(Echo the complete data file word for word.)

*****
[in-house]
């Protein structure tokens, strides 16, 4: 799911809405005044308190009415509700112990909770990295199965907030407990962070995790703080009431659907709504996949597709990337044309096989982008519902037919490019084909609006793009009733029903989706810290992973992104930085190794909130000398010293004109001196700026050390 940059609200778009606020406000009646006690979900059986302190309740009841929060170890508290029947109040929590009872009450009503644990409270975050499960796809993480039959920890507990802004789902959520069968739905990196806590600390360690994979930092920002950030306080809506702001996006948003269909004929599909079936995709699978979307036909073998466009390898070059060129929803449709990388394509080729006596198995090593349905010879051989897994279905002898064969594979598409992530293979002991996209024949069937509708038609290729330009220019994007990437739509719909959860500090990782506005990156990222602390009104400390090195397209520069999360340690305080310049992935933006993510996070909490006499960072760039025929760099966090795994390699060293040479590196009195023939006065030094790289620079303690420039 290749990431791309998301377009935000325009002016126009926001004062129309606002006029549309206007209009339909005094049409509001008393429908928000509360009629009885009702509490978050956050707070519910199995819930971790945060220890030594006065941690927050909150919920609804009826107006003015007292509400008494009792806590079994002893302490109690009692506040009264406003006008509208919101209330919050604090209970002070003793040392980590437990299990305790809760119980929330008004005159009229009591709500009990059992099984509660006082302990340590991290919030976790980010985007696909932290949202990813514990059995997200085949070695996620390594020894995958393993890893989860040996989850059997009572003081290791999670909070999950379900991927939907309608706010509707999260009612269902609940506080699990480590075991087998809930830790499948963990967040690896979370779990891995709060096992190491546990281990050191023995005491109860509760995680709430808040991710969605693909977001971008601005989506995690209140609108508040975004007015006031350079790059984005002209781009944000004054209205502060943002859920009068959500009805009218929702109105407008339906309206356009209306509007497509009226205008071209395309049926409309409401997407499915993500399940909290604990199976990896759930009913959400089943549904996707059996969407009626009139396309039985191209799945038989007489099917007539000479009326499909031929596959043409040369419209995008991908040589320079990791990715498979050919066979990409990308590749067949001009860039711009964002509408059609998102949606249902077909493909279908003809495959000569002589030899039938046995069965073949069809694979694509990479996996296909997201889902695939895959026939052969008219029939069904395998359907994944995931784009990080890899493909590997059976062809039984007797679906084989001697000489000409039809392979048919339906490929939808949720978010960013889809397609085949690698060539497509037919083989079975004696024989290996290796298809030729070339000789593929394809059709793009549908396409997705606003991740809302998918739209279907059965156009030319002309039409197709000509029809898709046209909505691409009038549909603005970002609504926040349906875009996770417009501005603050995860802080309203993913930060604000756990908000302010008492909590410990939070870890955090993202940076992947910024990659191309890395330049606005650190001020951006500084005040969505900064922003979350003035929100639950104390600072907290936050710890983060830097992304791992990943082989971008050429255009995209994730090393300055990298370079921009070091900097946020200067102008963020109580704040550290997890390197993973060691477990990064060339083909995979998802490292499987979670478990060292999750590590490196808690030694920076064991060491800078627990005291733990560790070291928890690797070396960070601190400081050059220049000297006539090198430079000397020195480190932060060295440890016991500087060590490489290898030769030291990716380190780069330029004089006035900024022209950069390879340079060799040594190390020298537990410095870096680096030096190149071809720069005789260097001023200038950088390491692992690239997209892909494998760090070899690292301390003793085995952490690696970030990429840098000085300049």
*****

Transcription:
[in-house]
């Protein structure tokens, strides 16, 4: 799911809405005044308190009415509700112990909770990295199965907030407990962070995790703080009431659907709504996949597709990337044309096989982008519902037919490019084909609006793009009733029903989706810290992973992104930085190794909130000398010293004109001196700026050390 940059609200778009606020406000009646006690979900059986302190309740009841929060170890508290029947109040929590009872009450009503644990409270975050499960796809993480039959920890507990802004789902959520069968739905990196806590600390360690994979930092920002950030306080809506702001996006948003269909004929599909079936995709699978979307036909073998466009390898070059060129929803449709990388394509080729006596198995090593349905010879051989897994279905002898064969594979598409992530293979002991996209024949069937509708038609290729330009220019994007990437739509719909959860500090990782506005990156990222602390009104400390090195397209520069999360340690305080310049992935933006993510996070909490006499960072760039025929760099966090795994390699060293040479590196009195023939006065030094790289620079303690420039 290749990431791309998301377009935000325009002016126009926001004062129309606002006029549309206007209009339909005094049409509001008393429908928000509360009629009885009702509490978050956050707070519910199995819930971790945060220890030594006065941690927050909150919920609804009826107006003015007292509400008494009792806590079994002893302490109690009692506040009264406003006008509208919101209330919050604090209970002070003793040392980590437990299990305790809760119980929330008004005159009229009591709500009990059992099984509660006082302990340590991290919030976790980010985007696909932290949202990813514990059995997200085949070695996620390594020894995958393993890893989860040996989850059997009572003081290791999670909070999950379900991927939907309608706010509707999260009612269902609940506080699990480590075991087998809930830790499948963990967040690896979370779990891995709060096992190491546990281990050191023995005491109860509760995680709430808040991710969605693909977001971008601005989506995690209140609108508040975004007015006031350079790059984005002209781009944000004054209205502060943002859920009068959500009805009218929702109105407008339906309206356009209306509007497509009226205008071209395309049926409309409401997407499915993500399940909290604990199976990896759930009913959400089943549904996707059996969407009626009139396309039985191209799945038989007489099917007539000479009326499909031929596959043409040369419209995008991908040589320079990791990715498979050919066979990409990308590749067949001009860039711009964002509408059609998102949606249902077909493909279908003809495959000569002589030899039938046995069965073949069809694979694509990479996996296909997201889902695939895959026939052969008219029939069904395998359907994944995931784009990080890899493909590997059976062809039984007797679906084989001697000489000409039809392979048919339906490929939808949720978010960013889809397609085949690698060539497509037919083989079975004696024989290996290796298809030729070339000789593929394809059709793009549908396409997705606003991740809302998918739209279907059965156009030319002309039409197709000509029809898709046209909505691409009038549909603005970002609504926040349906875009996770417009501005603050995860802080309203993913930060604000756990908000302010008492909590410990939070870890955090993202940076992947910024990659191309890395330049606005650190001020951006500084005040969505900064922003979350003035929100639950104390600072907290936050710890983060830097992304791992990943082989971008050429255009995209994730090393300055990298370079921009070091900097946020200067102008963020109580704040550290997890390197993973060691477990990064060339083909995979998802490292499987979670478990060292999750590590490196808690030694920076064991060491800078627990005291733990560790070291928890690797070396960070601190400081050059220049000297006539090198430079000397020195480190932060060295440890016991500087060590490489290898030769030291990716380190780069330029004089006035900024022209950069390879340079060799040594190390020298537990410095870096680096030096190149071809720069005789260097001023200038950088390491692992690239997209892909494998760090070899690292301390003793085995952490690696970030990429840098000085300049």